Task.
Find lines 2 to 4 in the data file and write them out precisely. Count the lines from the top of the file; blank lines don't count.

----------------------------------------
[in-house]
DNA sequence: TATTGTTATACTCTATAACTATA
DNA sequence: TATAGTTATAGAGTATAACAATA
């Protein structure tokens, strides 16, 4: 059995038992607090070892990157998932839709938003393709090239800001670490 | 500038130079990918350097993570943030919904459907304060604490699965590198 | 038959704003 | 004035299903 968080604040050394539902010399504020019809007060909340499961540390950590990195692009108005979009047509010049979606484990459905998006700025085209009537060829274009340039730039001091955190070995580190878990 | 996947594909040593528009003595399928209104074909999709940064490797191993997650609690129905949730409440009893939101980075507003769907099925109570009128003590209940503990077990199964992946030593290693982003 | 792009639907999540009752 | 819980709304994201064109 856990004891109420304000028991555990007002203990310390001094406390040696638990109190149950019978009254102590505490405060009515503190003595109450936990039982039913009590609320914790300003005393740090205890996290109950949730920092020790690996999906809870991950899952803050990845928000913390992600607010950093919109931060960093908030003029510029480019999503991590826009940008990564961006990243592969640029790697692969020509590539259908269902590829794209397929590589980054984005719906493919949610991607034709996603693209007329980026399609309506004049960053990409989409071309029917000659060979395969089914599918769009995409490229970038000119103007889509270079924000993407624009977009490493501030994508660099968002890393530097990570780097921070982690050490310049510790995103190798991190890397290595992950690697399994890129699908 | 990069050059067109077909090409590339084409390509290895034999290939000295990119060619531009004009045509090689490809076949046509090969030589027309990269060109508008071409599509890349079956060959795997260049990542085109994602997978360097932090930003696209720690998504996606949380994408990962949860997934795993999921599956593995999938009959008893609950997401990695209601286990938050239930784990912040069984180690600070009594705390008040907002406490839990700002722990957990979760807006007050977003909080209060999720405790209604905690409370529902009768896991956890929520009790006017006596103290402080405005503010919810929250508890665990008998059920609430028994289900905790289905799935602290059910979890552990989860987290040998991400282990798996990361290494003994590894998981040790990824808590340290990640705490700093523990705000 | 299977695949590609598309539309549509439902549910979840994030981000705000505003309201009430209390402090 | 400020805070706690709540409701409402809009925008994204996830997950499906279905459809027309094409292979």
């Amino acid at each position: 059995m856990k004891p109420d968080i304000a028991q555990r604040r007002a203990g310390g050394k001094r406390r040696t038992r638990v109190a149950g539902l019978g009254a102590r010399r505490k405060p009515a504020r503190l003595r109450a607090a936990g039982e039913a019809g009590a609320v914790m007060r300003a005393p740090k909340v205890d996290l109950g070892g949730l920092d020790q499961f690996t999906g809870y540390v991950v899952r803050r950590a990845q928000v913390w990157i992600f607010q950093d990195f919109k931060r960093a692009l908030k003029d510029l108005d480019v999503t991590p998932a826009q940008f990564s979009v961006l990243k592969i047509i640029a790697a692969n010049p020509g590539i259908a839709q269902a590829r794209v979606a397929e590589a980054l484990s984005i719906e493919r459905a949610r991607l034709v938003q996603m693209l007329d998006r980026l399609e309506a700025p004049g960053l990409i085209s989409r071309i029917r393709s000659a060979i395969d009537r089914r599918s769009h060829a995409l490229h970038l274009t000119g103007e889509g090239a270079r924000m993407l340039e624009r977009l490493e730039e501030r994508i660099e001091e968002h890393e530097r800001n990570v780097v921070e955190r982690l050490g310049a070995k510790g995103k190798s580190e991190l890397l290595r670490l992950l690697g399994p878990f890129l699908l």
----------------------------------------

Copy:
DNA sequence: TATTGTTATACTCTATAACTATA
DNA sequence: TATAGTTATAGAGTATAACAATA
């Protein structure tokens, strides 16, 4: 059995038992607090070892990157998932839709938003393709090239800001670490 | 500038130079990918350097993570943030919904459907304060604490699965590198 | 038959704003 | 004035299903 968080604040050394539902010399504020019809007060909340499961540390950590990195692009108005979009047509010049979606484990459905998006700025085209009537060829274009340039730039001091955190070995580190878990 | 996947594909040593528009003595399928209104074909999709940064490797191993997650609690129905949730409440009893939101980075507003769907099925109570009128003590209940503990077990199964992946030593290693982003 | 792009639907999540009752 | 819980709304994201064109 856990004891109420304000028991555990007002203990310390001094406390040696638990109190149950019978009254102590505490405060009515503190003595109450936990039982039913009590609320914790300003005393740090205890996290109950949730920092020790690996999906809870991950899952803050990845928000913390992600607010950093919109931060960093908030003029510029480019999503991590826009940008990564961006990243592969640029790697692969020509590539259908269902590829794209397929590589980054984005719906493919949610991607034709996603693209007329980026399609309506004049960053990409989409071309029917000659060979395969089914599918769009995409490229970038000119103007889509270079924000993407624009977009490493501030994508660099968002890393530097990570780097921070982690050490310049510790995103190798991190890397290595992950690697399994890129699908 | 990069050059067109077909090409590339084409390509290895034999290939000295990119060619531009004009045509090689490809076949046509090969030589027309990269060109508008071409599509890349079956060959795997260049990542085109994602997978360097932090930003696209720690998504996606949380994408990962949860997934795993999921599956593995999938009959008893609950997401990695209601286990938050239930784990912040069984180690600070009594705390008040907002406490839990700002722990957990979760807006007050977003909080209060999720405790209604905690409370529902009768896991956890929520009790006017006596103290402080405005503010919810929250508890665990008998059920609430028994289900905790289905799935602290059910979890552990989860987290040998991400282990798996990361290494003994590894998981040790990824808590340290990640705490700093523990705000 | 299977695949590609598309539309549509439902549910979840994030981000705000505003309201009430209390402090 | 400020805070706690709540409701409402809009925008994204996830997950499906279905459809027309094409292979």